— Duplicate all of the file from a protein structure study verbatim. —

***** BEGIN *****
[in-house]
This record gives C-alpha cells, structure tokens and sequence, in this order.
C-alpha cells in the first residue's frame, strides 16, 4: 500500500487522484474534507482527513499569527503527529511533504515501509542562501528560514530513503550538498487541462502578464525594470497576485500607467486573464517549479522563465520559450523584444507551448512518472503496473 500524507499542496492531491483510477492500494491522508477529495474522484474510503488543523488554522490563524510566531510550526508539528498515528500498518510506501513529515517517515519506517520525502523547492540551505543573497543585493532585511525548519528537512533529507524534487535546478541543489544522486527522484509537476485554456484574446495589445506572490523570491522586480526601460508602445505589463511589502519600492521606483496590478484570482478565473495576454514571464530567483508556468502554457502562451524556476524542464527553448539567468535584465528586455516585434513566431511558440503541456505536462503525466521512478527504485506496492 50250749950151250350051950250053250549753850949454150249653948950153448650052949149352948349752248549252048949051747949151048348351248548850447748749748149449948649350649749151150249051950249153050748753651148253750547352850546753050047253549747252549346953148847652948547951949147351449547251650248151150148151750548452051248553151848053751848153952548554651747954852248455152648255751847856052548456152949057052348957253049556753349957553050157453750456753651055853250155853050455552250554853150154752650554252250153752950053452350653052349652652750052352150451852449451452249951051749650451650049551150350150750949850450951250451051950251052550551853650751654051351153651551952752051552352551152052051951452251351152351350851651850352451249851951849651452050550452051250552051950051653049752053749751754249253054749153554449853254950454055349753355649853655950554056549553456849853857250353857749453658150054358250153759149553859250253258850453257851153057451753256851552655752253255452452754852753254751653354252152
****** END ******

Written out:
[in-house]
This record gives C-alpha cells, structure tokens and sequence, in this order.
C-alpha cells in the first residue's frame, strides 16, 4: 500500500487522484474534507482527513499569527503527529511533504515501509542562501528560514530513503550538498487541462502578464525594470497576485500607467486573464517549479522563465520559450523584444507551448512518472503496473 500524507499542496492531491483510477492500494491522508477529495474522484474510503488543523488554522490563524510566531510550526508539528498515528500498518510506501513529515517517515519506517520525502523547492540551505543573497543585493532585511525548519528537512533529507524534487535546478541543489544522486527522484509537476485554456484574446495589445506572490523570491522586480526601460508602445505589463511589502519600492521606483496590478484570482478565473495576454514571464530567483508556468502554457502562451524556476524542464527553448539567468535584465528586455516585434513566431511558440503541456505536462503525466521512478527504485506496492 50250749950151250350051950250053250549753850949454150249653948950153448650052949149352948349752248549252048949051747949151048348351248548850447748749748149449948649350649749151150249051950249153050748753651148253750547352850546753050047253549747252549346953148847652948547951949147351449547251650248151150148151750548452051248553151848053751848153952548554651747954852248455152648255751847856052548456152949057052348957253049556753349957553050157453750456753651055853250155853050455552250554853150154752650554252250153752950053452350653052349652652750052352150451852449451452249951051749650451650049551150350150750949850450951250451051950251052550551853650751654051351153651551952752051552352551152052051951452251351152351350851651850352451249851951849651452050550452051250552051950051653049752053749751754249253054749153554449853254950454055349753355649853655950554056549553456849853857250353857749453658150054358250153759149553859250253258850453257851153057451753256851552655752253255452452754852753254751653354252152